Tunisia’s ruling party has suspended Prime Minister Youssef Chahed in the latest escalation of a row with the president’s son that has paralyzed key decisions on the troubled economy.
The North African country is often portrayed as the lone success story of the Arab Spring of 2011 but more than seven years after the ouster of longtime strongman Zine El Abidine Ben Ali it is still battling high inflation and unemployment and sometimes violent social unrest.
Nidaa Tounes announced Chahed’s referral to its disciplinary committee late on Friday after he delivered a stinging attack on infighting within the party that he said was restricting his government’s ability to revive the economy.
“Secondary political conflicts.. have disrupted the work of the government, holding it back and blocking the reform process and the decisions necessary to achieve economic growth,” he said in a televised address to a policy conference.
The ruling party is led by President Beji Caid Essebsi’s son Hafedh, who has been battling to oust the premier for months.
The power struggle previously came to a head in July, when the president himself called on Chahed to resign.
The move received the backing of the powerful UGTT trade union confederation, which opposes the program of austerity budgets and privatizations of state enterprises championed by the prime minister.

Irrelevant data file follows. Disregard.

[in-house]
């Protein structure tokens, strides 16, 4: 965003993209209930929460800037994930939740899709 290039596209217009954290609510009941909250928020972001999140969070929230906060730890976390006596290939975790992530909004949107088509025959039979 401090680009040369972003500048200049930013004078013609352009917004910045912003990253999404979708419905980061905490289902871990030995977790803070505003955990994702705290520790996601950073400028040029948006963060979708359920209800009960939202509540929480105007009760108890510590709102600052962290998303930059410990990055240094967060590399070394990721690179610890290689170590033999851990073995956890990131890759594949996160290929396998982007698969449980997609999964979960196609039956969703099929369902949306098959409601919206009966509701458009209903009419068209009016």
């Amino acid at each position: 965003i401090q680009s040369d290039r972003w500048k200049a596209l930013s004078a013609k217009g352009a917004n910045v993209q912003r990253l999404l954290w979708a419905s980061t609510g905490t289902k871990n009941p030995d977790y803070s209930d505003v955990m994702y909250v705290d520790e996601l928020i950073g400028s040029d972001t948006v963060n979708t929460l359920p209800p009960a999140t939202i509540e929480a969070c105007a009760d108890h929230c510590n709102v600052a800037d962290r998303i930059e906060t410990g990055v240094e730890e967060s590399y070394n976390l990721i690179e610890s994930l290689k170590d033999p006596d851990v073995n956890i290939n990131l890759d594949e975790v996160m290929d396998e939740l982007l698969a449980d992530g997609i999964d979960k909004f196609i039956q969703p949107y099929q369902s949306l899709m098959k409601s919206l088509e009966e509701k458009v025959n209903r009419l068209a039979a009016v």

But Chahed was saved by the Islamist Ennahdha party, the second largest in parliament, which said it was important for Tunisia’s stability that the prime minister remain in post.
Chahed, who took office in August 2016, is the seventh prime minister since the revolution and already the longest serving. He also has the ear of Western donors.
The premier has since been preparing for any new moves against him, by forming his own separate grouping within Nida Tounes.
He can count on the backing of around 40 lawmakers -- nearly half of the party’s parliamentary bloc.
The deepening rift within the ruling party comes as the government faces a mid-October deadline to unveil a 2019 budget.
Inflation, which is projected to average 7.8 percent this year, and unemployment, which has remained stubbornly over 15 percent, helped stoke an outbreak of violent unrest in January.
But analysts expressed concern that political considerations might prompt the abandonment of any tough or potentially unpopular new policy initiatives to tackle them.
“The country is completely absorbed by short-term political maneuvering by the personal ambitions of one person or another, to the detriment of pressing economic decisions, social priorities and structural reform,” said political scientist Hamza Meddeb.
Analyst Selim Kharrat warned that the infighting could result in a “budget stripped of any initiative to tackle inflation or youth unemployment”.